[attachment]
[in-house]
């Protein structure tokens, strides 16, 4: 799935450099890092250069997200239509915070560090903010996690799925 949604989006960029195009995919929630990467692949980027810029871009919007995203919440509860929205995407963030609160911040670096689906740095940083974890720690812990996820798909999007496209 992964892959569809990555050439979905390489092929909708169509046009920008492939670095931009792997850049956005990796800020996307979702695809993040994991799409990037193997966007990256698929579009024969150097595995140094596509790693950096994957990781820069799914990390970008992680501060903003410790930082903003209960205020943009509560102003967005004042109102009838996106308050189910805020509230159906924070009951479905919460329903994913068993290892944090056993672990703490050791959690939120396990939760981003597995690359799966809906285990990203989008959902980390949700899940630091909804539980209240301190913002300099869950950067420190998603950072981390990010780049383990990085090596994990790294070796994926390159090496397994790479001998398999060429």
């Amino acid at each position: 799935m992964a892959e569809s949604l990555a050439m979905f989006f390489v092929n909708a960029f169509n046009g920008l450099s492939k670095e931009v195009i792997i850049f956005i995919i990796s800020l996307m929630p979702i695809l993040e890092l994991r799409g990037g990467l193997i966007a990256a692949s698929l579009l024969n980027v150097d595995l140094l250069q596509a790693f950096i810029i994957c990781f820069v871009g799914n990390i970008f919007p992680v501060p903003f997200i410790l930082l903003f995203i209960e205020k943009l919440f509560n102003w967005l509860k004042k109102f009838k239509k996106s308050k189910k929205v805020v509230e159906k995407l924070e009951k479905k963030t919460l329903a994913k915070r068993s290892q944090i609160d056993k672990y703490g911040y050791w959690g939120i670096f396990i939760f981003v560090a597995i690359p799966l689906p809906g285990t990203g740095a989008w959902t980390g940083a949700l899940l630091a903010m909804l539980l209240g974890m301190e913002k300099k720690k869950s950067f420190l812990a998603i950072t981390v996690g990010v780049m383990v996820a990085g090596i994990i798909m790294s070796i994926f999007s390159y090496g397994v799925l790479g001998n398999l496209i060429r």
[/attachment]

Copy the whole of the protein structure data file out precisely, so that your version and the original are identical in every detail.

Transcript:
[in-house]
């Protein structure tokens, strides 16, 4: 799935450099890092250069997200239509915070560090903010996690799925 949604989006960029195009995919929630990467692949980027810029871009919007995203919440509860929205995407963030609160911040670096689906740095940083974890720690812990996820798909999007496209 992964892959569809990555050439979905390489092929909708169509046009920008492939670095931009792997850049956005990796800020996307979702695809993040994991799409990037193997966007990256698929579009024969150097595995140094596509790693950096994957990781820069799914990390970008992680501060903003410790930082903003209960205020943009509560102003967005004042109102009838996106308050189910805020509230159906924070009951479905919460329903994913068993290892944090056993672990703490050791959690939120396990939760981003597995690359799966809906285990990203989008959902980390949700899940630091909804539980209240301190913002300099869950950067420190998603950072981390990010780049383990990085090596994990790294070796994926390159090496397994790479001998398999060429």
């Amino acid at each position: 799935m992964a892959e569809s949604l990555a050439m979905f989006f390489v092929n909708a960029f169509n046009g920008l450099s492939k670095e931009v195009i792997i850049f956005i995919i990796s800020l996307m929630p979702i695809l993040e890092l994991r799409g990037g990467l193997i966007a990256a692949s698929l579009l024969n980027v150097d595995l140094l250069q596509a790693f950096i810029i994957c990781f820069v871009g799914n990390i970008f919007p992680v501060p903003f997200i410790l930082l903003f995203i209960e205020k943009l919440f509560n102003w967005l509860k004042k109102f009838k239509k996106s308050k189910k929205v805020v509230e159906k995407l924070e009951k479905k963030t919460l329903a994913k915070r068993s290892q944090i609160d056993k672990y703490g911040y050791w959690g939120i670096f396990i939760f981003v560090a597995i690359p799966l689906p809906g285990t990203g740095a989008w959902t980390g940083a949700l899940l630091a903010m909804l539980l209240g974890m301190e913002k300099k720690k869950s950067f420190l812990a998603i950072t981390v996690g990010v780049m383990v996820a990085g090596i994990i798909m790294s070796i994926f999007s390159y090496g397994v799925l790479g001998n398999l496209i060429r």